The results of different policy responses to the global economic crisis are starting to show, with the United States reaping the rewards of its financial sector reforms and monetary easing and the eurozone continuing to lag behind, the OECD said Wednesday.
In its latest global economic outlook, the Paris-based club of developed economies sounded a cautiously optimistic note.
"The global economy is moving forward," OECD chief economist Pier Carlo Padoan wrote, but the recovery is "still disappointing" and taking place "at multiple speeds."
In the fast lane is the United States, which is forecast to continue pulling ahead this year, with GDP growth of 1.9 per cent, accelerating to 2.8 per cent in 2014.
In the slow lane is the 17-country eurozone, where the OECD forecast a GDP contraction of 0.6 per cent this year before a return to growth of 1.1 per cent in 2014.
The US economy "has undergone significant adjustment, which is beginning to bear fruit. The combination of a repaired financial system and a revival in confidence is driving growth," Padoan wrote.
Japan, which is battling high debt and persistent deflation, also drew praise for devaluing the yen and promising "decisive" fiscal consolidation. The Japanese economy was forecast to grow 1.6 per cent in 2013, slowing to 1.4 per cent in 2014.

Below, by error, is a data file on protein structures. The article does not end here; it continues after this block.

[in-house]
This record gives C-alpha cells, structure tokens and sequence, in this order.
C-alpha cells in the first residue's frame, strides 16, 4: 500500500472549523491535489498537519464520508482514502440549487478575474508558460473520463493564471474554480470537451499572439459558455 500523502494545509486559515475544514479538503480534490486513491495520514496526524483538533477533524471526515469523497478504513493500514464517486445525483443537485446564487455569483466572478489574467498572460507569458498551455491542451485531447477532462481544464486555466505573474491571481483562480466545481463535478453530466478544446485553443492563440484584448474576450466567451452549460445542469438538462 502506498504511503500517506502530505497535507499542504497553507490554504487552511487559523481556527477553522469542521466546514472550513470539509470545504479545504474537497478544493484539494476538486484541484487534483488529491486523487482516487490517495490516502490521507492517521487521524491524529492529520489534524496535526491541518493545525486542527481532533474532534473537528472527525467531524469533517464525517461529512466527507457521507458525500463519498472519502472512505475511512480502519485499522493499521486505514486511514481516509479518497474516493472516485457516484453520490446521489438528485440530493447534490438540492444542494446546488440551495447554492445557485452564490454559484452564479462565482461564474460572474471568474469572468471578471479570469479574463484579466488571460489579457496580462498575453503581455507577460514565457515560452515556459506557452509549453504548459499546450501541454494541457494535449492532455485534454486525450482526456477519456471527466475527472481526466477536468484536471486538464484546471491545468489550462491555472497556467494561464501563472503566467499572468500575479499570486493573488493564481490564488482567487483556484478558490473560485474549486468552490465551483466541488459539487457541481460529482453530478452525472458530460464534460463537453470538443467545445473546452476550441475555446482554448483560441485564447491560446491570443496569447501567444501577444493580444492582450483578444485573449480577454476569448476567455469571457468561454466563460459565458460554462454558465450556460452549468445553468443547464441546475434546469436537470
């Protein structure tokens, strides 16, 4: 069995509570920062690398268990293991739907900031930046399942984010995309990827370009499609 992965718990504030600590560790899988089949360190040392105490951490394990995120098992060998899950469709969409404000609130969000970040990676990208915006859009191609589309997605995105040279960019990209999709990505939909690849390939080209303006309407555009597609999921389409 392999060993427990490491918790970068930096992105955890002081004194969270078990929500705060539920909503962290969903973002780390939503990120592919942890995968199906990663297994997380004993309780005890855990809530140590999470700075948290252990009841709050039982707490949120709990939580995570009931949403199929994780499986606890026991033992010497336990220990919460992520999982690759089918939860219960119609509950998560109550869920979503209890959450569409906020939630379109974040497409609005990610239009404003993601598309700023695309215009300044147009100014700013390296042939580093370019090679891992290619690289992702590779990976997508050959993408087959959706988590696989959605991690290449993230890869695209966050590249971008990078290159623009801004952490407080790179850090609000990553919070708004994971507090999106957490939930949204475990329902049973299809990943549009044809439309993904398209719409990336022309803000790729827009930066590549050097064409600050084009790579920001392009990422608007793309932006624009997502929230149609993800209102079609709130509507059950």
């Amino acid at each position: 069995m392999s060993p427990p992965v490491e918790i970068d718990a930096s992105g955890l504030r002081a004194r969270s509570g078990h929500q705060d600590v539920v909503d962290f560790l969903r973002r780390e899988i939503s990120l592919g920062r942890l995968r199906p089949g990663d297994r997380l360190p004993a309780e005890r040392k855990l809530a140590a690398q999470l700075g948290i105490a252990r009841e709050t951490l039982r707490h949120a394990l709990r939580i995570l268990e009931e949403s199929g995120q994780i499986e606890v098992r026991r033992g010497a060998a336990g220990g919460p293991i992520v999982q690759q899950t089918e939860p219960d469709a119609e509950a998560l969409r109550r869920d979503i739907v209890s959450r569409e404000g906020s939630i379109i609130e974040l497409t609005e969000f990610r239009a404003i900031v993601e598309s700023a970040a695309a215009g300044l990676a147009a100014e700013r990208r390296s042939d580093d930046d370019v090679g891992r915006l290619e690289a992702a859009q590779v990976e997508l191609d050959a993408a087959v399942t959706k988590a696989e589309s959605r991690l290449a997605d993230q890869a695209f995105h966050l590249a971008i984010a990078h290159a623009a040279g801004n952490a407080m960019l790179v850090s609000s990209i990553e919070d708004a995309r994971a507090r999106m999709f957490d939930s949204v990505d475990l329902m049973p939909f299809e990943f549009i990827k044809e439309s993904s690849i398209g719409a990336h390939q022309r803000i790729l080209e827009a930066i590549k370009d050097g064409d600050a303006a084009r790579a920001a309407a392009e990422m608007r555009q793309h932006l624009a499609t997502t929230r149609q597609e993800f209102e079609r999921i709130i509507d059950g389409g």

The eurozone, by contrast, still presents "negative risks."
Unemployment was identified as "the most pressing challenge" for eurozone governments. The OECD expects the jobless rate in the single currency area to rise to continue rising into 2014.
The OECD called for a "more supportive" macroeconomic policy to support the austerity measures and structural reforms undertaken by several eurozone members.
The European Central Bank should consider further bond buying, the report said. The eurozone was also advised to speed up progress towards its proposed banking union, which was "critical to reduce negative feedback loops between sovereigns and banks."
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